The importance of lumber camp singing and song repertoire cannot be overemphasized in any  look at Traditional Adirondack Music.  Singing lumbermen highlighted on this website include “Yankee John” Galusha, Ted Ashlaw, Eddie Ashlaw, Steve Wadsworth and Lawrence Older, although we see the influence of the woodsman’s repertoire for numerous other Adirondack singers.

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Barroom Singing

Often an extension of lumber camp singing, barroom or tavern performance was an art form all its own in Adirondack towns and outposts of old.  The barroom, if we are to believe old stories told by woodsmen and others, was the first place many loggers would steer in the springtime, or on weekends, once they had a little change in their pockets.  A singer with a decent repertoire of songs, once discovered and called upon, would sing song after song to the delight of the other patrons, and would be treated with special status for the remainder of their stay at the tavern.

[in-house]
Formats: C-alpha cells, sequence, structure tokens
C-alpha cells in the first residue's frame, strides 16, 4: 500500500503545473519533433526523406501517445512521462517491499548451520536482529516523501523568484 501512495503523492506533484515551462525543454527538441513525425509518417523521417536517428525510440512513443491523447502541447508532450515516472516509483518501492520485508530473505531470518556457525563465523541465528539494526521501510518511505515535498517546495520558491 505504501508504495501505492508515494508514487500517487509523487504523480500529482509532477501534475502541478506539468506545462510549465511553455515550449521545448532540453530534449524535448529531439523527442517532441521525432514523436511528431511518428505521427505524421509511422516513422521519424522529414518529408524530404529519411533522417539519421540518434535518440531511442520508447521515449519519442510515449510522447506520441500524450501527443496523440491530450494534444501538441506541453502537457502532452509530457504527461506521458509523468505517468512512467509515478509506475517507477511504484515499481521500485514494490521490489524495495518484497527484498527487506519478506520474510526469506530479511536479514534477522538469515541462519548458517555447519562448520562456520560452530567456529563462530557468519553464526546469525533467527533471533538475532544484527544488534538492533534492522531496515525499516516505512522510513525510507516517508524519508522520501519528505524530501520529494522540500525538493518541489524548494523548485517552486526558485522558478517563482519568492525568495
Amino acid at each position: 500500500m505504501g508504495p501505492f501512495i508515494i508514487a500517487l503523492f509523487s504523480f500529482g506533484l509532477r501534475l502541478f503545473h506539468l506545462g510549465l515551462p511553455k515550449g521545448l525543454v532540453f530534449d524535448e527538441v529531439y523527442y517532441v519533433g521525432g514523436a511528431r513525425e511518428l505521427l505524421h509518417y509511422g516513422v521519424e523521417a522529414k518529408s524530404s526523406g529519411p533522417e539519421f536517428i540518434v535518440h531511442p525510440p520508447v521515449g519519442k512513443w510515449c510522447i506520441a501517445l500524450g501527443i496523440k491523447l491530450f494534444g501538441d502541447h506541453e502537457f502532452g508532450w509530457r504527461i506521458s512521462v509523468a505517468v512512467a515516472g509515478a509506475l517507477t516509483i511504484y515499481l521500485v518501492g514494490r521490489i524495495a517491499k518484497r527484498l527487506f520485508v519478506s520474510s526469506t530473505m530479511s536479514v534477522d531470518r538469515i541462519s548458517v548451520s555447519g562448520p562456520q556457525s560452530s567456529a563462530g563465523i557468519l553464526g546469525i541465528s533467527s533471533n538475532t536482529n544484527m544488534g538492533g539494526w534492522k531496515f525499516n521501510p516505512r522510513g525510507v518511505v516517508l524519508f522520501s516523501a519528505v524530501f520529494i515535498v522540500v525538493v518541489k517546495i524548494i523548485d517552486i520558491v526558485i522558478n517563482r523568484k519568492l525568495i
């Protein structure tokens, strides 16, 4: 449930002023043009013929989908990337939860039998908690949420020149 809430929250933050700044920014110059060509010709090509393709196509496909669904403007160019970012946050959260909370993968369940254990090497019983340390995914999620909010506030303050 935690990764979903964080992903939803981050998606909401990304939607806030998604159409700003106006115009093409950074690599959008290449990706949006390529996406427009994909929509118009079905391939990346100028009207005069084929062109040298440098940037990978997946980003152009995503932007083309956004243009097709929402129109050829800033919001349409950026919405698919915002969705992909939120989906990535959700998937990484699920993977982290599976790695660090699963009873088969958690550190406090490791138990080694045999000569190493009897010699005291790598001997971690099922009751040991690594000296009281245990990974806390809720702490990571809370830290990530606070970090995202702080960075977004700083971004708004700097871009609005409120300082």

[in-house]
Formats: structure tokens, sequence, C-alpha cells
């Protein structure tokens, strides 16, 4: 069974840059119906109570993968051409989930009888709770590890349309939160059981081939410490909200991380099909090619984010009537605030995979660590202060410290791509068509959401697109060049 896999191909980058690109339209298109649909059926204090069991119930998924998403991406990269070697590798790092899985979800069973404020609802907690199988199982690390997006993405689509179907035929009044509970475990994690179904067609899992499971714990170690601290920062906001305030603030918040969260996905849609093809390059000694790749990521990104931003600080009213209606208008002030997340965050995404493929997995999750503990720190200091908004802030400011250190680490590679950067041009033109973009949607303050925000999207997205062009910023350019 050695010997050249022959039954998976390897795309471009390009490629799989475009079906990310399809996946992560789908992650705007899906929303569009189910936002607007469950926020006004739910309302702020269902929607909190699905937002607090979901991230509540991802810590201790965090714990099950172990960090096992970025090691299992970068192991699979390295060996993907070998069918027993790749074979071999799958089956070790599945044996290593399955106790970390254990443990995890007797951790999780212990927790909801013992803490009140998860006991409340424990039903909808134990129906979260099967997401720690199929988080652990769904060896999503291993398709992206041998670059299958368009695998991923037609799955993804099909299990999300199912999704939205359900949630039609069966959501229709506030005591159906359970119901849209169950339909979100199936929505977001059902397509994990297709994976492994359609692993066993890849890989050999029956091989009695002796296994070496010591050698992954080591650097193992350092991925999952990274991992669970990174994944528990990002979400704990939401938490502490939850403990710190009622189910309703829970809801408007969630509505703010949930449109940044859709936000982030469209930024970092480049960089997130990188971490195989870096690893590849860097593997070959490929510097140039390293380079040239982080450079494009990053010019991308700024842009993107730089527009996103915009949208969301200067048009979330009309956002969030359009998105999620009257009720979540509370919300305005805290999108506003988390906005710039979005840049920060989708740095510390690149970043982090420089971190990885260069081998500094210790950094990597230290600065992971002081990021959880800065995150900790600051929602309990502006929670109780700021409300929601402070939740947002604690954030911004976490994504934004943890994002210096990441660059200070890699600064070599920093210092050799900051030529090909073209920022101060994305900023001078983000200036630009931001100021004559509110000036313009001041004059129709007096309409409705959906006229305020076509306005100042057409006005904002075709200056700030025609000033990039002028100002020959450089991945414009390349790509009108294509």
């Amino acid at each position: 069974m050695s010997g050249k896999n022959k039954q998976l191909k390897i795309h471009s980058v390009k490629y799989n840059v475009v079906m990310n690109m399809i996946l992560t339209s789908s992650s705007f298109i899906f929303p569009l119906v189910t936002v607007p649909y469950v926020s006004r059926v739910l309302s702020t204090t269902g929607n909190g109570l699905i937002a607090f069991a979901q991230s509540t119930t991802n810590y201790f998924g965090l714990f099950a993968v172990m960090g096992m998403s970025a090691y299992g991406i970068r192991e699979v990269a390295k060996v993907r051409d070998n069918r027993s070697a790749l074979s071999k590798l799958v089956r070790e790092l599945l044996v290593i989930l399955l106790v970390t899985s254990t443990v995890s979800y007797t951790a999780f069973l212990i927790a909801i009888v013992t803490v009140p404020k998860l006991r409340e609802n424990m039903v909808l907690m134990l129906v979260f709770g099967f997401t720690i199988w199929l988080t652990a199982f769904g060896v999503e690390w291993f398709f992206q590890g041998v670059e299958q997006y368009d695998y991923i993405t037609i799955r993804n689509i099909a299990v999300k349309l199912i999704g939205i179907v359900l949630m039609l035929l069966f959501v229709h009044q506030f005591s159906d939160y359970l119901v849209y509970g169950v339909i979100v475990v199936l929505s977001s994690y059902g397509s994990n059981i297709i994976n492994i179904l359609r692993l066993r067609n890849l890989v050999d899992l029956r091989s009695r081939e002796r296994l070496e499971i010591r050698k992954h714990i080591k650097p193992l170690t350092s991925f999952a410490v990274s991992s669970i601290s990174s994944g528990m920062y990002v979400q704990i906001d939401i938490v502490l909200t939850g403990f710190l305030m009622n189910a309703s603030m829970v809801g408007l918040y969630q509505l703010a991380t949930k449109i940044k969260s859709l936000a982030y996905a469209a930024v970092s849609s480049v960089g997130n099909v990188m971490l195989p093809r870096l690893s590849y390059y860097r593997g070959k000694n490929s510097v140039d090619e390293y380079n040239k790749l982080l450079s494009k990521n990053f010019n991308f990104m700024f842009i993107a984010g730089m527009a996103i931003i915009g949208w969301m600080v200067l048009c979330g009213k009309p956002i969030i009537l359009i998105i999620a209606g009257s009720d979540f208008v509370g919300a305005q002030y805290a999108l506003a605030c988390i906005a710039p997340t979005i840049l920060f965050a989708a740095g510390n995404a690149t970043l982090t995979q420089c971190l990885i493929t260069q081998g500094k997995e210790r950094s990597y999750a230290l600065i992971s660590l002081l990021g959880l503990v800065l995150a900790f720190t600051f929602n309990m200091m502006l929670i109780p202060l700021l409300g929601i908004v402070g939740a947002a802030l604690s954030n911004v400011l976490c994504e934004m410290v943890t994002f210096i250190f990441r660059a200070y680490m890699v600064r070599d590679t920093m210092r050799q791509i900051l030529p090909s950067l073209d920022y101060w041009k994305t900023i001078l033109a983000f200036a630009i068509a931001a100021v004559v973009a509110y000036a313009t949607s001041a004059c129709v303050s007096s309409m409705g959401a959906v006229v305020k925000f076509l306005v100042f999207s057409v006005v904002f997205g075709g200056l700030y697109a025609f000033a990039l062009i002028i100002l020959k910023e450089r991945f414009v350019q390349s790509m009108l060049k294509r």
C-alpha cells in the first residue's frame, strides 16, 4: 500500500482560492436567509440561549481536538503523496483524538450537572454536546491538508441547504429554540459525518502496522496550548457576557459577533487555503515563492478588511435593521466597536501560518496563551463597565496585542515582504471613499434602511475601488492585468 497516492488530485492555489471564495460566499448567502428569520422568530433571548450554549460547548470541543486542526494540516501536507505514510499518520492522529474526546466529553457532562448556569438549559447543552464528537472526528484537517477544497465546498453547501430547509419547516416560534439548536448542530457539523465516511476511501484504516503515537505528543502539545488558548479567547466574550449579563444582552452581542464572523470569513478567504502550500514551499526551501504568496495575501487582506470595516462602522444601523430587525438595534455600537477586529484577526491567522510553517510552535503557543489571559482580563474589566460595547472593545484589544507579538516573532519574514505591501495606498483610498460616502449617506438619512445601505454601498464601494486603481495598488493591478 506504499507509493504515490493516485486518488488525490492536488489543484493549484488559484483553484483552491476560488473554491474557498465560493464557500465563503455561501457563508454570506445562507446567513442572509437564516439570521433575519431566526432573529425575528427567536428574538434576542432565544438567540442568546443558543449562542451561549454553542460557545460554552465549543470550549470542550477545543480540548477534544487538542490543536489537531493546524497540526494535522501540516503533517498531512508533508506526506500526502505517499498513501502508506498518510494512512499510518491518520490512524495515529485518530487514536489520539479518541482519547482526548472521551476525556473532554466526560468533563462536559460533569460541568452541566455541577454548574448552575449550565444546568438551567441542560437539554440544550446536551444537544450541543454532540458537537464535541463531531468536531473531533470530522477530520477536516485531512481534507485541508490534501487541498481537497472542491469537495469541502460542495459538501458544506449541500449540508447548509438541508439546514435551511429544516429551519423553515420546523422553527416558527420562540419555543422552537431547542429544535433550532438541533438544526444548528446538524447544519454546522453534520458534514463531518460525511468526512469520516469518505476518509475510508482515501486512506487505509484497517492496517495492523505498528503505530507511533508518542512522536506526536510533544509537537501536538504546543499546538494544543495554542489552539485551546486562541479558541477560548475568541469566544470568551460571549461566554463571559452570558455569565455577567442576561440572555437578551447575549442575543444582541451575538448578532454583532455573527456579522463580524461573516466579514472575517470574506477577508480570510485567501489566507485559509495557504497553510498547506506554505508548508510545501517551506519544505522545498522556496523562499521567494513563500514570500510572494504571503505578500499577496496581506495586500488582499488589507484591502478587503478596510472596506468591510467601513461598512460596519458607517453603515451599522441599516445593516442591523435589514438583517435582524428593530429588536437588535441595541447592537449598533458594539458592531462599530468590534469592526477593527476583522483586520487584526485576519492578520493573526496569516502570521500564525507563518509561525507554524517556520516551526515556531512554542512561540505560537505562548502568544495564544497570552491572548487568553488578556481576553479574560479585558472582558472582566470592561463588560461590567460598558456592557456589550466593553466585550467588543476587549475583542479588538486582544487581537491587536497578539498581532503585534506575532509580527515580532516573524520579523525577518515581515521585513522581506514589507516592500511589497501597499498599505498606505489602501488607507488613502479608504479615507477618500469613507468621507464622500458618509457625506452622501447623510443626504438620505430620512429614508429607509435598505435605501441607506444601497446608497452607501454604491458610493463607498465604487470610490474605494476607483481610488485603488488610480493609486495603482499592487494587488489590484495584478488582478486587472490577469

“Draft beer was ten cents.  You could go in there with one little dime in the  afternoon, and you’d come out that night walking sideways.”

-- Dick Law, Traditional Singer, Hermon

On a lucky night, one might encounter several singers of the old-time songs congregated at a woodsmen’s tavern.

“… Tupper Lake was always pretty good for singing.  You’d get in there, and the group would be singin'-- five or six of us, sometimes more.  (At the Grand Union Hotel) there was a big bunch would come that were all good singers.  We’d get in a huddle at the end of the bar, and we’d whoop her up there. Tupper Lake is shot start singing in a bar and they turn the jukebox on.”